I don’t know about you, but I think that the term “personal branding” is a bit over used. And, not being used correctly. When I worked in marketing, even marketers struggled to understand the meaning of “branding” so expecting non-marketers to get it is a big ask. I think one of the best definitions I’ve found of personal branding is from Kelly Cutrone, the PR Maven:

“Personal branding is about figuring who you are and what turns you on and then monetising it”

You can read about her other insights into personal branding here.

The other thing about personal branding is that when ever you come across articles telling you how to build your personal brand, they all say the same thing! So, how on earth are you going to stand out if you’re doing the same as everyone else. So, it was refreshing to read a brilliant piece by Robin Dickinson “35 ways to profit by doing things differently online”. I would definite recommend you pop over to his blog to take a peek.

He’s essentially pushing two of my favourite philosophies;

1. The first of which is “when others are zigging, you should be zagging”.

2. And the second is BE YOU!

The need for authenticity right now is more important than ever.  But I think the reason that we are seeing so many copies out there is that finding out who you are and what you’re about isn’t as easy as it sounds. But once you’ve cracked it, success is surely to follow.

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What have fire-breathing dancers, shops and airhostesses got in common?

I wanted to be them all when I was a little girl. Yes. Really.

But this post is about talents. We all have them. Some of us are lucky enough to know our talents and are using them every day. But the rest of us are still searching. I remember when I was trying to sort my life out and I was mulling this one over for quite a while. And, out of all the exercises that I came across there’s one that stood out for me that really helped. And it was this.

Think back to when you were a kid and people asked you what you wanted to be when you grew up.

What was on your list? Now, the trick with this isn’t taking the answer to the question literally, but reading between the lines. What do I mean? Well, maybe if I shared my story it might help to explain what I mean.

When I was little I went through a few phases and wanted to be many things. Didn’t we all?

Of course, like everyone, I wanted to be a pop star. My mum sent me to ballet and dance classes and I loved doing all the shows we put on. My friends and I would diligently re-create the dance routines from Fame in the playground. As it happened, I was a professional dancer for while and loved it – but the money was crap! And I thought I’d better make good use of my business degree. But I will never forget the feeling I got from being on stage.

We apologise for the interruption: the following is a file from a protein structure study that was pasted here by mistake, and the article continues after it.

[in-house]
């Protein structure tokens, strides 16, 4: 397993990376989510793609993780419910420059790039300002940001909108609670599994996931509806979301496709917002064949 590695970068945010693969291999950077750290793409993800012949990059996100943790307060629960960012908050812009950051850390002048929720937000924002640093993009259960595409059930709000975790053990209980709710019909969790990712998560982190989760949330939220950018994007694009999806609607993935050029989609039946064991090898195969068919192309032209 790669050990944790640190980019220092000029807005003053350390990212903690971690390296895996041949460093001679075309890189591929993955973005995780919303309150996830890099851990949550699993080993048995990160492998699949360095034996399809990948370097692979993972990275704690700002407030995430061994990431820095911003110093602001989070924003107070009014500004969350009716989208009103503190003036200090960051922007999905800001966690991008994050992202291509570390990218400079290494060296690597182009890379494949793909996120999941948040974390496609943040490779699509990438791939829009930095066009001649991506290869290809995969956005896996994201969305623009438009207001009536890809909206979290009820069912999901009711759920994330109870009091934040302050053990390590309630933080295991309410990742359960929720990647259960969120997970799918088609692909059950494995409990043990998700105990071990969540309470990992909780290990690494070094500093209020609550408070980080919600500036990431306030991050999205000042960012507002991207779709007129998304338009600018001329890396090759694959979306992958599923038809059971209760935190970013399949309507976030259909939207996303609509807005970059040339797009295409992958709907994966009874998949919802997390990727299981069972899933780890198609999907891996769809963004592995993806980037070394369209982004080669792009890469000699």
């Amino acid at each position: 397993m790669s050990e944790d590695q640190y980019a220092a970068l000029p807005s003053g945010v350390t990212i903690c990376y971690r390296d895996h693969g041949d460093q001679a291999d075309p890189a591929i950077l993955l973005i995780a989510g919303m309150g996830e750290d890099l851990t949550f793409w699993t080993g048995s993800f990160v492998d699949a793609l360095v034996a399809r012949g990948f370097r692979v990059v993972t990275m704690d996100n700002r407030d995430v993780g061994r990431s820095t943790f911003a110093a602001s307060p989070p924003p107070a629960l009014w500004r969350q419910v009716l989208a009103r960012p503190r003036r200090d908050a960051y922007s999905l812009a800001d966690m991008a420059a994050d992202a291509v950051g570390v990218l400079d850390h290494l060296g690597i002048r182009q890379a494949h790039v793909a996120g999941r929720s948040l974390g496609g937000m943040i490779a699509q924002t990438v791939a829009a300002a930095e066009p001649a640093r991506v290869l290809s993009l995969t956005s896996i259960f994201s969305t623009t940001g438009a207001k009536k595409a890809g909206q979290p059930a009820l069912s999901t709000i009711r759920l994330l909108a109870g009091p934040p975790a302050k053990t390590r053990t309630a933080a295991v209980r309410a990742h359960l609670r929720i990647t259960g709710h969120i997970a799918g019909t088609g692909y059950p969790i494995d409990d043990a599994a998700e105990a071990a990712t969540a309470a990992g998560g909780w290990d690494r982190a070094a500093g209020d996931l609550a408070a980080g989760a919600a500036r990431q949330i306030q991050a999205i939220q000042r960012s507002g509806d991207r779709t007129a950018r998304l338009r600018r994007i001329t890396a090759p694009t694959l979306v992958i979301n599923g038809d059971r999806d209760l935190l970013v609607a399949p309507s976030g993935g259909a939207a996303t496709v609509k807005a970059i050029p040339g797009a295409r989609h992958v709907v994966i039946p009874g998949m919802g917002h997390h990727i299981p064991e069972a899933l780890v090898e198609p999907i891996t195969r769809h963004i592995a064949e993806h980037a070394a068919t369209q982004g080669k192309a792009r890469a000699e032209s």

I travelled a lot as a child between the UK and Paris to see my family and was often the little kid on the plane wearing a big badge accompanied by the airhostess. I think it was this made me want to be an airhostess.

And finally, I wanted to have my own shop. I would spend hours working out what I’d call it but never got any further than “Chez Alexia” or “Alexia’s shop”. I clearly still needed to work on my creativity back then! I couldn’t tell you what I was selling in the shop, but it was MY shop. Now, again, I did end up working in the retail industry. I worked at a retailer and for brands that are sold in retailers. And I really enjoyed it; seeing an idea that you’ve come up with or a product you’ve created be distributed around the world is pretty cool. Especially when the press go mad for it and you see it in magazines!

Now you’re thinking so what? Well, the point is to look at what it was ABOUT those things that I liked. If we can work out what that is, maybe we can find a way of still doing that but in a slightly different way. So, looking back at my aspirations…

The pop star thing: well I can’t deny that being Leo I do like being on stage, but it was a specific moment on stage that I liked. I used to be part of a tribal fire-breathing dancing trio that would dance at music festivals and clubs (we were VERY cool!). DJ’s would hire us to help them get the crowd going, and that’s what I did – got the crowd going. And THAT is what I loved; when my actions on stage would bring about a massive shift in the energy of the crowd below. Playing with the crowd in that way was epic awesome-ness. Not the pre-rehearsed routines, but responding to the DJ and going with the flow. Being in the moment of it all. Of course doing that now would be a bit inappropriate. But what I can still do is to bring about a state change for the better in my audiences, whoever they are. If they come away energised and feeling great then I’m buzzing.

Now the airhostess bit is pretty obvious. No, it’s not the mopping up after people; it’s the travelling. I just love travelling and seeing the world. And have not done enough of it.

Now, onto the shop. It’s not so much the physical concept that interests me but the broader idea of selling my things, my ideas. Specifically selling ideas that were mine and not someone else’s. I guess that’s why I was never that happy as an employee; I wanted to do MY thing.

So, if I just finish by distilling these. I want to sell my ideas. I want to share my ideas with audiences in a way that leaves them feeling energized and buzzing. And, I want to see the world as I do it. And, that’s what I’m doing now and I LOVE it!

So, think back to what you wanted to be when you were a kid. What was it about those things that you really liked? And, are you doing them now?

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Choosing a name. Would you choose yours?

I came across an article today saying that parents-to-be in the States are hiring baby-namers to come up with baby names for their new arrival. For the princely sum of $350 they get “…a baby naming consultation that includes phone interviews and packets of name options with name histories, linguistic origins and personality traits.” Wow! All stuff you can find online, but when they put it like that….